My Mother at Machu Pichu

My Mother at Machu Pichu

Vida y Creación, is my mom’s autobiography.  The book appeared in 1993 in Spanish.  The autobiography also contains poems for each section. It is divided in several chapters: 1. Divorce 2. Lover 3. Julian 4. Academy 5. Lima, birth place  6. Lucia 7. U.S.A. 8. Trips 8. My children 9. Magic 10. The Extra-terrestrials.

Her divorce was final in 1970.  Her second marriage was to Clinton Lockert in 1972.  Around this period my mother settled on the professional name of Lucia Fox Lockert.  Her advice to female writers is to stick to one name for publication purposes.  My mom is a feminist pioneer in many ways and had to learn the name game the hard way.  Clint and my mom live happily in East Lansing. Her three children are adults now. She said then that the most important thing that caused her to work as hard as she did was to make enough money to be able to pay for their college education.  She did it, all alone. She is proud of the accomplishments of her children.  I am the oldest and have two younger sisters, Marcella and Cecilia.  Marcella has two masters.  I went on to get my master’s and doctorate.  Cecilia is living with my mom in East Lansing and is a great help to her.

There are two stages in my mom’s teaching career at MSU. The first half of her thirty years she taught Contemporary Spanish American Literature. During this time period, she met luminaries like Jorge Luis Borges, Carlos Fuentes, and Julio Cortazar.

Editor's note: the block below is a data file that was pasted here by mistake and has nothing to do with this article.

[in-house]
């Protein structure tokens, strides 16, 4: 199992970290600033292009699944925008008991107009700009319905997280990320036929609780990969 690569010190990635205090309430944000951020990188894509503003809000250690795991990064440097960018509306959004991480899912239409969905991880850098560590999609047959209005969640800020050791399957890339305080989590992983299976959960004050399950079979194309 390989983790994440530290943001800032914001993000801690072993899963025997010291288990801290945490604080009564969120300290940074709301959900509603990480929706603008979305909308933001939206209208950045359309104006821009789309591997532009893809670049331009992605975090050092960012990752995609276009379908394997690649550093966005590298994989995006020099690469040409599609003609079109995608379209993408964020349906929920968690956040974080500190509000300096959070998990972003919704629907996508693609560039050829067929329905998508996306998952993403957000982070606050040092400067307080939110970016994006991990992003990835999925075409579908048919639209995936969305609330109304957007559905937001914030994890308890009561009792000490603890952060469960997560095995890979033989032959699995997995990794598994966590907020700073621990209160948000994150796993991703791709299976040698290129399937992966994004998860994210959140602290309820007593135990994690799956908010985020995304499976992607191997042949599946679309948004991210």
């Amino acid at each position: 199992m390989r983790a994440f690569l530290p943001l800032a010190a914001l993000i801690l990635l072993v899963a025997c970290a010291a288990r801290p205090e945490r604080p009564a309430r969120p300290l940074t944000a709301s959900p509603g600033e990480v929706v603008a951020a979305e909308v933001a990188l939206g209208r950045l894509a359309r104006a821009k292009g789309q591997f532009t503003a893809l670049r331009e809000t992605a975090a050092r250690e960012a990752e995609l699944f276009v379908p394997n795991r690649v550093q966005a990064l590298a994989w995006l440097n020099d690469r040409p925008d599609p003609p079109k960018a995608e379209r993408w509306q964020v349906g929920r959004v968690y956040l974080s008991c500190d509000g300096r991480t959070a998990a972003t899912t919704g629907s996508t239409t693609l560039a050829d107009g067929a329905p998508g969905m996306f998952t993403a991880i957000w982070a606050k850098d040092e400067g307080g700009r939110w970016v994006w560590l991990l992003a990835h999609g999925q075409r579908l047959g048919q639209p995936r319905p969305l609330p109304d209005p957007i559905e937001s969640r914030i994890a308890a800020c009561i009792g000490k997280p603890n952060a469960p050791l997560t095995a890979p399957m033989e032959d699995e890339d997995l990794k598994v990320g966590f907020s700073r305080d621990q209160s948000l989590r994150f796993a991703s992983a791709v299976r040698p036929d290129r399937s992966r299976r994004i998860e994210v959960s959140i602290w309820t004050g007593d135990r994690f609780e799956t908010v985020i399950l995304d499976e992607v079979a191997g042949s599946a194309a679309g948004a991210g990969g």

Luis Borges and Lucia Lockert

In the second stage of her career at MSU, she taught pre-Columbian and colonial literature. In 1992, she participated with a group of twenty professors in a seminar in New Mexico and Mexico. Indian Visions a poetry book published in 1996 expresses her consciousness of Indian and the Spanish identity.

In 1995, my mom decided to put in three books papers she had written for conferences.  Of course, many conferences publish the papers presented at the conference.  Many of the books are written in Spanish, the translation of the titles are as follows 1. Spanish Chroniclers and Emancipators 2. Women: Writing and Subversion and 3. Peru: Writing and Subversion.  For the first book she did some research at the Brown University Library, and in the Newberry Library in Chicago. For the second book she includes nineteenth and twentieth century novelists: Matto de Turner, Carbonera,  Castellanos, Poniatowska, Garro, Silva, and Allende.  In the third book she includes Garcilaso de la Vega, Vallejo, Scorza, Arguedas, the evolution of the popular theatre, and Indian Protest literature writers.

Lucia published, Semillas de los dioses, Seeds of the Gods, a novel in the year 2000. It is a saga of several Indian characters and a Moorish woman named Zaira. It takes place in Peru in colonial times, from the time of the discovery of America until the execution of the Inca Tupac Amaruc, the last descendent of the Incas.  It is not just a narration of adventures and travels but becomes a puzzle of esoteric consequences.  The main characters after many trials and errors discover that they are descendents of the extraterrestrials.  When the first encounter happens, extraordinary events are mixed in the characters’ apparent accidents. In their search for identity, they move via magic from one vibrational plane to the next.

Two Spanish poetry books Nova (2004) and Arcana (2008) have appeared lately.  My mom introduces a new technique to her poetry a new way of applying her cosmic vision to ordinary themes. The metaphorical impact crosses the barriers of time. This gives her poetry a unique quality. Pulitzer Prize winner, Ben Belitt had recognized very early in her publications my mom’s unique quality in Spanish letters: “it comes out like the water mark in fine paper or the grain of wood. I don’t see how it can fail to interest others, as a phenomenon itself.  You have got a “black sound,” “a duende” at your best, which I believe in totally.”